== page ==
EDINBURGH, UK – Wood Mackenzie does not foresee a surge in exploration activity this year.
Dr. Andrew Latham, vice president, Research, Global Exploration, at the company said: “We expect most companies will maintain a highly cautious approach to exploration for a while yet.
“Competition for the best opportunities will be fierce. Industry investment and well counts will remain stubbornly low in 2018.”
He pointed out that the number of companies committed to exploration has fallen away, and that much of the industry is pursuing similar opportunities. As a result, play and basin diversity will likely be unusually narrow.
Wood Mackenzie’s five trends to watch for in the sector this year are:
- Fewer explorers focused on fewer plays
- Investment remaining suppressed
- Big wells mainly indeepwater and frontiers
- Acreage building gathering pace
- A return to profitability.
Operatorship looks set to be more concentrated than ever, the consultant claims, with only the majors, a few NOCs and the larger independents drivinghigh-impact drilling.
Dr. Latham said: “The majors sense a bottom-of-the-cycle opportunity to build acreage at low cost. Their exploration cuts have been less deep and their overall market share will continue to grow.”
Asian NOCs could look to step up exploration to address structural production declines.
Most-favored will probably be the deepwater, high resource plays, offering rapid commercialization and break-even prices less than $50/bbl.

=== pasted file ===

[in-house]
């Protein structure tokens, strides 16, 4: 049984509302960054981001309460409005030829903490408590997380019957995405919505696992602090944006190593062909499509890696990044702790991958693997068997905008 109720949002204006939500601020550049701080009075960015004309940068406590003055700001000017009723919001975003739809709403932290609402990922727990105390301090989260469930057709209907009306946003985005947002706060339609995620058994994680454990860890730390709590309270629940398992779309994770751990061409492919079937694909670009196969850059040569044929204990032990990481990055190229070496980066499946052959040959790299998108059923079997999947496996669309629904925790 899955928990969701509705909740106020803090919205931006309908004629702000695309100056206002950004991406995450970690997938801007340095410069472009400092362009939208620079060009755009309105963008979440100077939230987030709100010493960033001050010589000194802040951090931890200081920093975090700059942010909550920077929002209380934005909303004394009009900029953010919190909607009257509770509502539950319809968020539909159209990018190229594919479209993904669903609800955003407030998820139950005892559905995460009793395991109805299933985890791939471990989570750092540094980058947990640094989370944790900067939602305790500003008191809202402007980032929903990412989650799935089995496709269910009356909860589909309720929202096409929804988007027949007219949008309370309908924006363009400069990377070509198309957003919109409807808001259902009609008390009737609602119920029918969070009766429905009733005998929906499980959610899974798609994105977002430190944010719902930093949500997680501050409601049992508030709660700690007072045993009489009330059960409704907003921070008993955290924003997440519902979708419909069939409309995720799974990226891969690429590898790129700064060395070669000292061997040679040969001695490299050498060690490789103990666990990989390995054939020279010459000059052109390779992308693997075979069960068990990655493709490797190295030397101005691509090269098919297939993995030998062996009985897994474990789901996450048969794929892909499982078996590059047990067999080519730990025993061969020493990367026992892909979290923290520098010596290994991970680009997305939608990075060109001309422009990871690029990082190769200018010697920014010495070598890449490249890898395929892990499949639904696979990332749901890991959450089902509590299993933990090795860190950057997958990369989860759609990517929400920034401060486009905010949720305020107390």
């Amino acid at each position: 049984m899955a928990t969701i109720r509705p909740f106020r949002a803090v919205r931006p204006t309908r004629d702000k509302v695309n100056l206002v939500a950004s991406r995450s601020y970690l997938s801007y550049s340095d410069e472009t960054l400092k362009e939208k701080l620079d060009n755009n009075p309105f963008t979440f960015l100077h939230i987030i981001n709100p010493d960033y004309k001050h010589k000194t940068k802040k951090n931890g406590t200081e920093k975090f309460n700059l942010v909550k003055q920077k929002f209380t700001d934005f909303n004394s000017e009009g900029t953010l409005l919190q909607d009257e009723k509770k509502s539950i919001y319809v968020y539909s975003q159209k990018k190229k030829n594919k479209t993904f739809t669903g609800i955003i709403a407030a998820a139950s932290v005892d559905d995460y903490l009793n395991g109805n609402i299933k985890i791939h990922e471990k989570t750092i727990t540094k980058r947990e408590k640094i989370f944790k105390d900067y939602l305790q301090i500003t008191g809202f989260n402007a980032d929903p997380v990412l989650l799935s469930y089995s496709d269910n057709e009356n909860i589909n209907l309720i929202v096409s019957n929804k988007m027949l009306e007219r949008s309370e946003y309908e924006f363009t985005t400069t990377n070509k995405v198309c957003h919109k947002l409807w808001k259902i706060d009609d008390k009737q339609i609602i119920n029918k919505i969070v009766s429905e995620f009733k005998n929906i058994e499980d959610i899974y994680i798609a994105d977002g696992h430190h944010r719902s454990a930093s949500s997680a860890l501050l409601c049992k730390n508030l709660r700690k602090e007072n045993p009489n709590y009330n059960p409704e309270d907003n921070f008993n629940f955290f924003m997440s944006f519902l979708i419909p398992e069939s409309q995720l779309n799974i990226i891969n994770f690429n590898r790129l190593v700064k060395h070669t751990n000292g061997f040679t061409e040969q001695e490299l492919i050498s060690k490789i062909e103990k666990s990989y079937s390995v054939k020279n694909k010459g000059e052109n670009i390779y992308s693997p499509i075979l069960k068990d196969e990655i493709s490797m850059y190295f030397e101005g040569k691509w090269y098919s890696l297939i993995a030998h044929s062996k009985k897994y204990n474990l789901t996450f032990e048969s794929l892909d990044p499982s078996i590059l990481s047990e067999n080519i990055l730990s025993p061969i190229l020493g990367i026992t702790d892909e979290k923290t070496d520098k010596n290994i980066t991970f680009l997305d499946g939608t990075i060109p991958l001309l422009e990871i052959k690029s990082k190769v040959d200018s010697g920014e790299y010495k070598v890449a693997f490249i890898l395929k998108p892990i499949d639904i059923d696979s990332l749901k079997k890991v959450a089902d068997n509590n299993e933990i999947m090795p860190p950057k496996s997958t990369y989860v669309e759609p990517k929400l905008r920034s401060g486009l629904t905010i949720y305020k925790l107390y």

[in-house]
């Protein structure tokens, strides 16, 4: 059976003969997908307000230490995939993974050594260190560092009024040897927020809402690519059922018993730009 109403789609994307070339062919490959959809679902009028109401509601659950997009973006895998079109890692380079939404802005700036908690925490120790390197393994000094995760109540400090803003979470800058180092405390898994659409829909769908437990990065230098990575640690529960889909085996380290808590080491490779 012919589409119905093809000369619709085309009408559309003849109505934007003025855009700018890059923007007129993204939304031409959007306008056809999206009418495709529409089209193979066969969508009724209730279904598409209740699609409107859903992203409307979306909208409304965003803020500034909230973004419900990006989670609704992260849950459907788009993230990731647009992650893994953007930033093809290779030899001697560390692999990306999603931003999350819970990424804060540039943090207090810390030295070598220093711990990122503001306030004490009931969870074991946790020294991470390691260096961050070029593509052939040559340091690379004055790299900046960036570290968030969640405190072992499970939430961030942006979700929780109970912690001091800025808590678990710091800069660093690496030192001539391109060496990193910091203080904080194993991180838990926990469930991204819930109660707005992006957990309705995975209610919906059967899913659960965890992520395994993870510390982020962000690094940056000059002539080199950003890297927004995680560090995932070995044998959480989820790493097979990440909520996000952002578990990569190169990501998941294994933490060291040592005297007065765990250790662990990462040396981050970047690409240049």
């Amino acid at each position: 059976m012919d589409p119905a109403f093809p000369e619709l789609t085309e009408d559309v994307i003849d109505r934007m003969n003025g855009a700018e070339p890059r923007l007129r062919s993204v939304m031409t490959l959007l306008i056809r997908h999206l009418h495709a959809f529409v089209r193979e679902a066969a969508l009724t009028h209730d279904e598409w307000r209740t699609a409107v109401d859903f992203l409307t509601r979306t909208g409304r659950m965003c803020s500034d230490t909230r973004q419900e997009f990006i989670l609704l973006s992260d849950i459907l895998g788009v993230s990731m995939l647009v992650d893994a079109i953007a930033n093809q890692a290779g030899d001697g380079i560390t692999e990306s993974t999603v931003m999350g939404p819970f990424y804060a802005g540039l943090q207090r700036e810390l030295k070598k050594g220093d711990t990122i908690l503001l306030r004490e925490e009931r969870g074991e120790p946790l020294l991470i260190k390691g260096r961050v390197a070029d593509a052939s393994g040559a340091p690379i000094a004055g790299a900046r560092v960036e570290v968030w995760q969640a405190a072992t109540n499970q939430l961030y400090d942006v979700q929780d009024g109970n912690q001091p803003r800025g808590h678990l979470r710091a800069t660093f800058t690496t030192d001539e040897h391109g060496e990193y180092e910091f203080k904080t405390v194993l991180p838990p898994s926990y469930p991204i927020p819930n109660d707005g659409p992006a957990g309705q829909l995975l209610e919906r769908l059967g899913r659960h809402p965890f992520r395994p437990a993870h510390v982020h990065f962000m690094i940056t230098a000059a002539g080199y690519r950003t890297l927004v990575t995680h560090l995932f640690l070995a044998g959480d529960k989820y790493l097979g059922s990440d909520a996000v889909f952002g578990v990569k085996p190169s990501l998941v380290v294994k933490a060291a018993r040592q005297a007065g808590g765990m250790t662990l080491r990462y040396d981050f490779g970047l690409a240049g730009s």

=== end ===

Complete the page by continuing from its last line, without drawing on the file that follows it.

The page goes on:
These are concentrated mainly around the Atlantic margins, and comprise a mix of proven basins offGuyana, Mauritania, and the US Gulf of Mexico, and unproven frontiers, including Nova Scotia, South Africa, and Namibia.
Deepwater exploration will also boost exposure to gas, which according to the consultant is a core strategic objective for most of the larger companies. Their main objective will be a straightforward development in the event of a discovery.
Wood Mackenzie claims that exploration’s share of upstream investment has slipped to less than 10% since 2016.
Dr. Latham said: “Global investment in conventional exploration and appraisal will be around $37 billion in 2018…7% less than the 2017 spend of $40 billion, and over 60% below its 2014 peak.
“The majors’ investment will be cut back relatively less, trimmed by around 4% versus 2017. As some of the last outstanding pre-crash high-rate rig contracts roll over, average well costs should trend lower.”
Around 40 licensing rounds could be staged this year, the highest-profile of which will once again be those in Brazil and Mexico.
Despite the overall caution, the signs are that the exploration sector could soon return to profit, Latham added.
“Based on the volumes that we can already measure, resource discovery costs are close to $2/boe. If these volumes have average development values of around $2/boe, then the year’s discoveries will indeed be worth more than they cost to find.”
For many, exploration costs have halved compared with their 2014 peak, helped by quicker drilling of most wells, and most of the planned wells will not be subject to the expensive rig contracts typical of the boom years.
Standardization and project re-design are also helping to reduce development costs.